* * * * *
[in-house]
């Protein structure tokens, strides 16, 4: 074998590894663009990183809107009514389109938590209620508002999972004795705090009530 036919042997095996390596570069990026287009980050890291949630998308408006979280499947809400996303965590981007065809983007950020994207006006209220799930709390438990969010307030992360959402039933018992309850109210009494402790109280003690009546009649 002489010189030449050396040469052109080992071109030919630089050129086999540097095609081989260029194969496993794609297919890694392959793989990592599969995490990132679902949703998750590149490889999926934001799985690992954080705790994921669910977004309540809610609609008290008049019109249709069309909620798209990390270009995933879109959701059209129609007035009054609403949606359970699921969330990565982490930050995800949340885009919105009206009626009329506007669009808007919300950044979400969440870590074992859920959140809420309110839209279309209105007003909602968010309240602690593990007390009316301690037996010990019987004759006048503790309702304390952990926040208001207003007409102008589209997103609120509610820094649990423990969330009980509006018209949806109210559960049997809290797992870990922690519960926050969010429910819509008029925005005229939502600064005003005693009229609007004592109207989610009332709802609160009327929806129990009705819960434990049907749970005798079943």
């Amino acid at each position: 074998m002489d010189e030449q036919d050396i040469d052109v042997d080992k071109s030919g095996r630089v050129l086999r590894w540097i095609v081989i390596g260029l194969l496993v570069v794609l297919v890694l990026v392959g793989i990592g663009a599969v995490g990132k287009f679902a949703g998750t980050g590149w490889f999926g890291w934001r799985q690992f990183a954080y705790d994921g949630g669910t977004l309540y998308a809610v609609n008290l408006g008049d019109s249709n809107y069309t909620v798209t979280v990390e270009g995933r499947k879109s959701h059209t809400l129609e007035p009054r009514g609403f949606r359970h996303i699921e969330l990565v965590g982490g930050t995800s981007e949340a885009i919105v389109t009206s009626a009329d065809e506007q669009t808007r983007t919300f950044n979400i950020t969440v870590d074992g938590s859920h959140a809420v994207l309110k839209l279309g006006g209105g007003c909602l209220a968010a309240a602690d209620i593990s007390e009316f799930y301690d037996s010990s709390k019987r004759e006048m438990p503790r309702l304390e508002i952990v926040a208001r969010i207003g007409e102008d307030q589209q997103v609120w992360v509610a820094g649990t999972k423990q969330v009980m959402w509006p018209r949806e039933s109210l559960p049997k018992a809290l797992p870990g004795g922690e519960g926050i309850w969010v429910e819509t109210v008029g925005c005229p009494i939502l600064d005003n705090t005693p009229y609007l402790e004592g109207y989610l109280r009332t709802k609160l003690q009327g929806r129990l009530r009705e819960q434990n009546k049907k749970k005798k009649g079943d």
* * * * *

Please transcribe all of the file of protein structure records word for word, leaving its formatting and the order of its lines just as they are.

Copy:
[in-house]
């Protein structure tokens, strides 16, 4: 074998590894663009990183809107009514389109938590209620508002999972004795705090009530 036919042997095996390596570069990026287009980050890291949630998308408006979280499947809400996303965590981007065809983007950020994207006006209220799930709390438990969010307030992360959402039933018992309850109210009494402790109280003690009546009649 002489010189030449050396040469052109080992071109030919630089050129086999540097095609081989260029194969496993794609297919890694392959793989990592599969995490990132679902949703998750590149490889999926934001799985690992954080705790994921669910977004309540809610609609008290008049019109249709069309909620798209990390270009995933879109959701059209129609007035009054609403949606359970699921969330990565982490930050995800949340885009919105009206009626009329506007669009808007919300950044979400969440870590074992859920959140809420309110839209279309209105007003909602968010309240602690593990007390009316301690037996010990019987004759006048503790309702304390952990926040208001207003007409102008589209997103609120509610820094649990423990969330009980509006018209949806109210559960049997809290797992870990922690519960926050969010429910819509008029925005005229939502600064005003005693009229609007004592109207989610009332709802609160009327929806129990009705819960434990049907749970005798079943």
């Amino acid at each position: 074998m002489d010189e030449q036919d050396i040469d052109v042997d080992k071109s030919g095996r630089v050129l086999r590894w540097i095609v081989i390596g260029l194969l496993v570069v794609l297919v890694l990026v392959g793989i990592g663009a599969v995490g990132k287009f679902a949703g998750t980050g590149w490889f999926g890291w934001r799985q690992f990183a954080y705790d994921g949630g669910t977004l309540y998308a809610v609609n008290l408006g008049d019109s249709n809107y069309t909620v798209t979280v990390e270009g995933r499947k879109s959701h059209t809400l129609e007035p009054r009514g609403f949606r359970h996303i699921e969330l990565v965590g982490g930050t995800s981007e949340a885009i919105v389109t009206s009626a009329d065809e506007q669009t808007r983007t919300f950044n979400i950020t969440v870590d074992g938590s859920h959140a809420v994207l309110k839209l279309g006006g209105g007003c909602l209220a968010a309240a602690d209620i593990s007390e009316f799930y301690d037996s010990s709390k019987r004759e006048m438990p503790r309702l304390e508002i952990v926040a208001r969010i207003g007409e102008d307030q589209q997103v609120w992360v509610a820094g649990t999972k423990q969330v009980m959402w509006p018209r949806e039933s109210l559960p049997k018992a809290l797992p870990g004795g922690e519960g926050i309850w969010v429910e819509t109210v008029g925005c005229p009494i939502l600064d005003n705090t005693p009229y609007l402790e004592g109207y989610l109280r009332t709802k609160l003690q009327g929806r129990l009530r009705e819960q434990n009546k049907k749970k005798k009649g079943d």